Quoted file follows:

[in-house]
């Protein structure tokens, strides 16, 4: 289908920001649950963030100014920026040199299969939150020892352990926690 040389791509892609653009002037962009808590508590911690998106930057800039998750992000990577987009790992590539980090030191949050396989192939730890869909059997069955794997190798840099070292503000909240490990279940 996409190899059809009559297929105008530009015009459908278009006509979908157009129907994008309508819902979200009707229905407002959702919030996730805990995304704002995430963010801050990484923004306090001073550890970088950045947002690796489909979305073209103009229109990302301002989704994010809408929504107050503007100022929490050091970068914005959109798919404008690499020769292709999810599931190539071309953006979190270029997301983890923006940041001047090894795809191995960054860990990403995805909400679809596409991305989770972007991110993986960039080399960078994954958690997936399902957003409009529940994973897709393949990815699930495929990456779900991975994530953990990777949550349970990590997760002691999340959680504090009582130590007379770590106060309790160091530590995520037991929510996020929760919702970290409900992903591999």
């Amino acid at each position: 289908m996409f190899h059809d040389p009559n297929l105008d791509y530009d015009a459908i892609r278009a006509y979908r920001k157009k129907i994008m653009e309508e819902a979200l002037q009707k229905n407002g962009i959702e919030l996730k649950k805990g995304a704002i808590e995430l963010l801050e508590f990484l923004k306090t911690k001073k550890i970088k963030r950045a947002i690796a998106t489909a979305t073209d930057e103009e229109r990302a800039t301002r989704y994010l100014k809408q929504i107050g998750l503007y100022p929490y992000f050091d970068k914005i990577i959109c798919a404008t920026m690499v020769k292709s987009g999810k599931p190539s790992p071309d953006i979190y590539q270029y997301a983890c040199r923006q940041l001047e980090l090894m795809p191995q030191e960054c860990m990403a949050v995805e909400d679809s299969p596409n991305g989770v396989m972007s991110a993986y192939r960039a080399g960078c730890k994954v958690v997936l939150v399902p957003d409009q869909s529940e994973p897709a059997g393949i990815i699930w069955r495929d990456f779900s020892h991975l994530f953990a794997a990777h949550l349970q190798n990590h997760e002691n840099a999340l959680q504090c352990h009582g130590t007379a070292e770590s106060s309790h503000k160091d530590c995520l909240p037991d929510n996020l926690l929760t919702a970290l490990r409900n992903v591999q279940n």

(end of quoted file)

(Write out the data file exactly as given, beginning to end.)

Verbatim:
[in-house]
């Protein structure tokens, strides 16, 4: 289908920001649950963030100014920026040199299969939150020892352990926690 040389791509892609653009002037962009808590508590911690998106930057800039998750992000990577987009790992590539980090030191949050396989192939730890869909059997069955794997190798840099070292503000909240490990279940 996409190899059809009559297929105008530009015009459908278009006509979908157009129907994008309508819902979200009707229905407002959702919030996730805990995304704002995430963010801050990484923004306090001073550890970088950045947002690796489909979305073209103009229109990302301002989704994010809408929504107050503007100022929490050091970068914005959109798919404008690499020769292709999810599931190539071309953006979190270029997301983890923006940041001047090894795809191995960054860990990403995805909400679809596409991305989770972007991110993986960039080399960078994954958690997936399902957003409009529940994973897709393949990815699930495929990456779900991975994530953990990777949550349970990590997760002691999340959680504090009582130590007379770590106060309790160091530590995520037991929510996020929760919702970290409900992903591999």
């Amino acid at each position: 289908m996409f190899h059809d040389p009559n297929l105008d791509y530009d015009a459908i892609r278009a006509y979908r920001k157009k129907i994008m653009e309508e819902a979200l002037q009707k229905n407002g962009i959702e919030l996730k649950k805990g995304a704002i808590e995430l963010l801050e508590f990484l923004k306090t911690k001073k550890i970088k963030r950045a947002i690796a998106t489909a979305t073209d930057e103009e229109r990302a800039t301002r989704y994010l100014k809408q929504i107050g998750l503007y100022p929490y992000f050091d970068k914005i990577i959109c798919a404008t920026m690499v020769k292709s987009g999810k599931p190539s790992p071309d953006i979190y590539q270029y997301a983890c040199r923006q940041l001047e980090l090894m795809p191995q030191e960054c860990m990403a949050v995805e909400d679809s299969p596409n991305g989770v396989m972007s991110a993986y192939r960039a080399g960078c730890k994954v958690v997936l939150v399902p957003d409009q869909s529940e994973p897709a059997g393949i990815i699930w069955r495929d990456f779900s020892h991975l994530f953990a794997a990777h949550l349970q190798n990590h997760e002691n840099a999340l959680q504090c352990h009582g130590t007379a070292e770590s106060s309790h503000k160091d530590c995520l909240p037991d929510n996020l926690l929760t919702a970290l490990r409900n992903v591999q279940n």